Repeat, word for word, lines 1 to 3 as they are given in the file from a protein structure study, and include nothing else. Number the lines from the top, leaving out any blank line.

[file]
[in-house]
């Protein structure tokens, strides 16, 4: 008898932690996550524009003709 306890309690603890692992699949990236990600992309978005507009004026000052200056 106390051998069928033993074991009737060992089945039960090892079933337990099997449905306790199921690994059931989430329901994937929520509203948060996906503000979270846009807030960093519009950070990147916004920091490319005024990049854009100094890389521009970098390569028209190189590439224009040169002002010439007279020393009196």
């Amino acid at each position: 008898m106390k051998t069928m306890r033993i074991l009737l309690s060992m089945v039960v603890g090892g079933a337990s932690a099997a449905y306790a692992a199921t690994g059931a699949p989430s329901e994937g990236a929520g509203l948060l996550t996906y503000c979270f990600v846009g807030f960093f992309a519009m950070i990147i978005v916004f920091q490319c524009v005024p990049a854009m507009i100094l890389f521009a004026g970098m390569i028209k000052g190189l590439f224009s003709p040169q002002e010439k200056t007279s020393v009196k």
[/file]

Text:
[in-house]
């Protein structure tokens, strides 16, 4: 008898932690996550524009003709 306890309690603890692992699949990236990600992309978005507009004026000052200056 106390051998069928033993074991009737060992089945039960090892079933337990099997449905306790199921690994059931989430329901994937929520509203948060996906503000979270846009807030960093519009950070990147916004920091490319005024990049854009100094890389521009970098390569028209190189590439224009040169002002010439007279020393009196």
């Amino acid at each position: 008898m106390k051998t069928m306890r033993i074991l009737l309690s060992m089945v039960v603890g090892g079933a337990s932690a099997a449905y306790a692992a199921t690994g059931a699949p989430s329901e994937g990236a929520g509203l948060l996550t996906y503000c979270f990600v846009g807030f960093f992309a519009m950070i990147i978005v916004f920091q490319c524009v005024p990049a854009m507009i100094l890389f521009a004026g970098m390569i028209k000052g190189l590439f224009s003709p040169q002002e010439k200056t007279s020393v009196k």